Christine Bosse: Do we want to be democrats who safeguard freedom and respect – or the opposite? This is what the forthcoming elections are all about.
If only nationalists – who pay tribute to the rights of single nations – are elected to the European Parliament in May 2019, we will not be able to enforce the values of the European Union. The same applies if the European Council is represented by ministers with national interests only.
by Christine Bosse, President of the European Movement Denmark
What is the difference between the governance of China, Turkey, Russia and the European Union? To put it short it is about Article 2 in the treaty on the European Union (TEU): “The Union is founded on the values of respect for human dignity, freedom, democracy, equality, the rule of law and respect for human rights, including the rights of persons belonging to minorities. These values are common to the Member States in a society in which pluralism, non-discrimination, tolerance, justice, solidarity and equality between women and men prevail”.
Perhaps we do not think about Article 2 in everyday life; however, we should do so very soon. In Denmark we live in freedom; for generations, our society and freedom have been envied simply because the vast majority of the world’s current population do not have this type of freedom. They do not even dare to dream of having it.
Imagine waking up in the morning and turning on a radio station that you know is 100 per cent operated by the government. Without alternatives free of the government. Or that you are homosexual and anxious about telling your loved ones about it. Or being at a dinner party and being insecure about telling what you think about the government in the country you live in. Not to mention not having access to rule of law; neither in relation to other citizens and businesses nor in relation to the state you were born in. You are subject to the personal needs of the rulers of your country.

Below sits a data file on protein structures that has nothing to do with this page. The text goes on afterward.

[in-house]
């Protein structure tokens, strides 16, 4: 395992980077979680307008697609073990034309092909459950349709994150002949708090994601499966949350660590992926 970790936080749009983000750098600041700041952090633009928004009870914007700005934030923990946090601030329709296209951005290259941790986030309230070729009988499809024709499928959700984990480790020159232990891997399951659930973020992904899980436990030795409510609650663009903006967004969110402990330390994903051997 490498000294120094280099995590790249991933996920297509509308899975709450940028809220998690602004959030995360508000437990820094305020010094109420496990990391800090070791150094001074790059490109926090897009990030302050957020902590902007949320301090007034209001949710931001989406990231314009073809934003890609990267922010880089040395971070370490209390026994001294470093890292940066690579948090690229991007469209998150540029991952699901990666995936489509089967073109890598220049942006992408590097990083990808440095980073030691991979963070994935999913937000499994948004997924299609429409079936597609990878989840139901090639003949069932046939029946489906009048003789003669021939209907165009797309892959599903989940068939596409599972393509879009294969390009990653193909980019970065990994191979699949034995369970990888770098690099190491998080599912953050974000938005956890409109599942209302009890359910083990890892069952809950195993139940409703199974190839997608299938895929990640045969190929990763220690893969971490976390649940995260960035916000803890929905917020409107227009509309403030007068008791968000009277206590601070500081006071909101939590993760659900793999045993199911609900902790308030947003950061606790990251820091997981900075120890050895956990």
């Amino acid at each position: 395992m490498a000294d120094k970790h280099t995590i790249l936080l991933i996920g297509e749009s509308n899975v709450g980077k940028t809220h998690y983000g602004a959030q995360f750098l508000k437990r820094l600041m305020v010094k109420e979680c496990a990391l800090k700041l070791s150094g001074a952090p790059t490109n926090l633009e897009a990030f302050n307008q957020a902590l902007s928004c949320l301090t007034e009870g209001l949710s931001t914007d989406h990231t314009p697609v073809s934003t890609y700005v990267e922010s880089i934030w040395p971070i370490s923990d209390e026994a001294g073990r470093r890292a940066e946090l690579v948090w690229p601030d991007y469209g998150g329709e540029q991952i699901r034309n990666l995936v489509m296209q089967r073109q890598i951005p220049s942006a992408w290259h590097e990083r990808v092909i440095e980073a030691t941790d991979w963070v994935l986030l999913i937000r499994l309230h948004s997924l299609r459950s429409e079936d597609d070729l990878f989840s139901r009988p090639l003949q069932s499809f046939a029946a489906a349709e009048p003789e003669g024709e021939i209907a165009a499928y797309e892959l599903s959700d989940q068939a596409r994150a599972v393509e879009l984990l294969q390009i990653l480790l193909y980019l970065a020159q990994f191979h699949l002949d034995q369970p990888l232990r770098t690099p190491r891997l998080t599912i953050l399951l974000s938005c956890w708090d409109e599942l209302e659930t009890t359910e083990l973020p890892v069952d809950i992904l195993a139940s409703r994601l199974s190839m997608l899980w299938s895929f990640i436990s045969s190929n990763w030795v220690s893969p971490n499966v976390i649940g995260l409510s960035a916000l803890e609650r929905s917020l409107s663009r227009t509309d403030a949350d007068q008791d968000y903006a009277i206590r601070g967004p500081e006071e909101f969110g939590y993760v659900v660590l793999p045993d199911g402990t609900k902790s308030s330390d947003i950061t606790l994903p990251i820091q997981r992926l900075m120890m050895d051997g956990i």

Fortunately, it is not the case in our part of the world. Rule of law and separation of powers function as models for governance of a state and have shown to be the only way to avoid concentration of power to a few individuals. In addition, we have jointly developed a European Union where common rules provide us all with better protection; simply because the Second World War taught us Europeans that democratically elected national leaders can develop into totalitarian regimes.
When Orbán in Hungary and Kaczynski in Poland disregard Article 2, it also becomes a matter we should care about in Denmark. It is of our interest that our European Commission and the European Parliament react and impose economic sanctions to such countries. Member states must always meet the requirements of the EU of which we commonly share. The European Union is more than an economic union; it is a value-based union.
It is this common set of values that is the core theme of the European Parliament elections in May 2019; and the core theme of all national European elections these years.
Do we still want to enjoy our freedoms and legal protection in the EU and have our rights protected by the EU? Or should we allow member states of the EU to distance themselves from democracy and protection of liberties? If the European Parliament is seated by nationalists, whose only focus is national interests, we will not be able to enforce Article 2. The same applies to the European Council if it is seated by ministers serving national interests only.
Scenarios like the ones outlined above could block the development of common European solutions. Solutions that many of the same parties criticize the EU for not providing.
The die has been cast. The nationalist parties are collaborating across Europe. Danish People’s Party uses every opportunity to praise people like Viktor Orbán and vote – as the only Danish MPs – against sanctions towards Hungary.
The forthcoming two elections in Denmark are more important than ever. These elections are about the very elements that our society is built upon: our freedom and sovereign access to influence the common European affairs.
Read original version here (in Danish)